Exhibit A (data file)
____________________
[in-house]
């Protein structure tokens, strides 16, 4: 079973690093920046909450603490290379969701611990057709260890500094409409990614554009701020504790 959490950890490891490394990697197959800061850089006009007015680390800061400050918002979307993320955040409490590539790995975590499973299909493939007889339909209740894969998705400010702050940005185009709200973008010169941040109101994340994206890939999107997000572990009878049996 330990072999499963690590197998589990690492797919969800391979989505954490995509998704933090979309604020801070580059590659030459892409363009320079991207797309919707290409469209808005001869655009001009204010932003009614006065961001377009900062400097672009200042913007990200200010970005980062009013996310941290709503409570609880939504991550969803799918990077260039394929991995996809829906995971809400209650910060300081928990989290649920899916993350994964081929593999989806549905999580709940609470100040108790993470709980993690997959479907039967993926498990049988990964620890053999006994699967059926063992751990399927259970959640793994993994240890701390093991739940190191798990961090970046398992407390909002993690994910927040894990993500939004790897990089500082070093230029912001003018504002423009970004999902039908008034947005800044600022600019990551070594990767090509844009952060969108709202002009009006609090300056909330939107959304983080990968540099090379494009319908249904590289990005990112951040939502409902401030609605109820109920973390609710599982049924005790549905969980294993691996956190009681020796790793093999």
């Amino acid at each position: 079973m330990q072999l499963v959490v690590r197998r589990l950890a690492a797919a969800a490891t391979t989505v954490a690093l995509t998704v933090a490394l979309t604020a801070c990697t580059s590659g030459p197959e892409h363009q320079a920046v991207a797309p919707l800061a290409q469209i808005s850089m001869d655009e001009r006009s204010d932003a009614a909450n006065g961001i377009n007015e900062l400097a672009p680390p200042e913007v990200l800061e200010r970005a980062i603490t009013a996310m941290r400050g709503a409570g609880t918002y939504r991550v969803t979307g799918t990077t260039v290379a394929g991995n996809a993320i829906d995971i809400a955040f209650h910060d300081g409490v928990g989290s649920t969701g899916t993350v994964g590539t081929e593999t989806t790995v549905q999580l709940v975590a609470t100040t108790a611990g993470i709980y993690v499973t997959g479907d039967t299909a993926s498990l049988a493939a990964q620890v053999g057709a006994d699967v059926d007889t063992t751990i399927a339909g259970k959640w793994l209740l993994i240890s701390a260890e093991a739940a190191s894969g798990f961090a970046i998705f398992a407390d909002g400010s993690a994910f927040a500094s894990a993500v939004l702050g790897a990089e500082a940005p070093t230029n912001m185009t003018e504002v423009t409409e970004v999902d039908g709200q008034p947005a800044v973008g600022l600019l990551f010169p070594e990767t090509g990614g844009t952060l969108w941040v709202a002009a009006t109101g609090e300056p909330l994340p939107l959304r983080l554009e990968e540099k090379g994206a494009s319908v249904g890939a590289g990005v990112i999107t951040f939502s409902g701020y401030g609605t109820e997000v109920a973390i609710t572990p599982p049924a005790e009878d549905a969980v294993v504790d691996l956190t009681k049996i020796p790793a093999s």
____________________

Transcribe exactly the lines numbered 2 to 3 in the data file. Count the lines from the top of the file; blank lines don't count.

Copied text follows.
């Protein structure tokens, strides 16, 4: 079973690093920046909450603490290379969701611990057709260890500094409409990614554009701020504790 959490950890490891490394990697197959800061850089006009007015680390800061400050918002979307993320955040409490590539790995975590499973299909493939007889339909209740894969998705400010702050940005185009709200973008010169941040109101994340994206890939999107997000572990009878049996 330990072999499963690590197998589990690492797919969800391979989505954490995509998704933090979309604020801070580059590659030459892409363009320079991207797309919707290409469209808005001869655009001009204010932003009614006065961001377009900062400097672009200042913007990200200010970005980062009013996310941290709503409570609880939504991550969803799918990077260039394929991995996809829906995971809400209650910060300081928990989290649920899916993350994964081929593999989806549905999580709940609470100040108790993470709980993690997959479907039967993926498990049988990964620890053999006994699967059926063992751990399927259970959640793994993994240890701390093991739940190191798990961090970046398992407390909002993690994910927040894990993500939004790897990089500082070093230029912001003018504002423009970004999902039908008034947005800044600022600019990551070594990767090509844009952060969108709202002009009006609090300056909330939107959304983080990968540099090379494009319908249904590289990005990112951040939502409902401030609605109820109920973390609710599982049924005790549905969980294993691996956190009681020796790793093999």
């Amino acid at each position: 079973m330990q072999l499963v959490v690590r197998r589990l950890a690492a797919a969800a490891t391979t989505v954490a690093l995509t998704v933090a490394l979309t604020a801070c990697t580059s590659g030459p197959e892409h363009q320079a920046v991207a797309p919707l800061a290409q469209i808005s850089m001869d655009e001009r006009s204010d932003a009614a909450n006065g961001i377009n007015e900062l400097a672009p680390p200042e913007v990200l800061e200010r970005a980062i603490t009013a996310m941290r400050g709503a409570g609880t918002y939504r991550v969803t979307g799918t990077t260039v290379a394929g991995n996809a993320i829906d995971i809400a955040f209650h910060d300081g409490v928990g989290s649920t969701g899916t993350v994964g590539t081929e593999t989806t790995v549905q999580l709940v975590a609470t100040t108790a611990g993470i709980y993690v499973t997959g479907d039967t299909a993926s498990l049988a493939a990964q620890v053999g057709a006994d699967v059926d007889t063992t751990i399927a339909g259970k959640w793994l209740l993994i240890s701390a260890e093991a739940a190191s894969g798990f961090a970046i998705f398992a407390d909002g400010s993690a994910f927040a500094s894990a993500v939004l702050g790897a990089e500082a940005p070093t230029n912001m185009t003018e504002v423009t409409e970004v999902d039908g709200q008034p947005a800044v973008g600022l600019l990551f010169p070594e990767t090509g990614g844009t952060l969108w941040v709202a002009a009006t109101g609090e300056p909330l994340p939107l959304r983080l554009e990968e540099k090379g994206a494009s319908v249904g890939a590289g990005v990112i999107t951040f939502s409902g701020y401030g609605t109820e997000v109920a973390i609710t572990p599982p049924a005790e009878d549905a969980v294993v504790d691996l956190t009681k049996i020796p790793a093999s």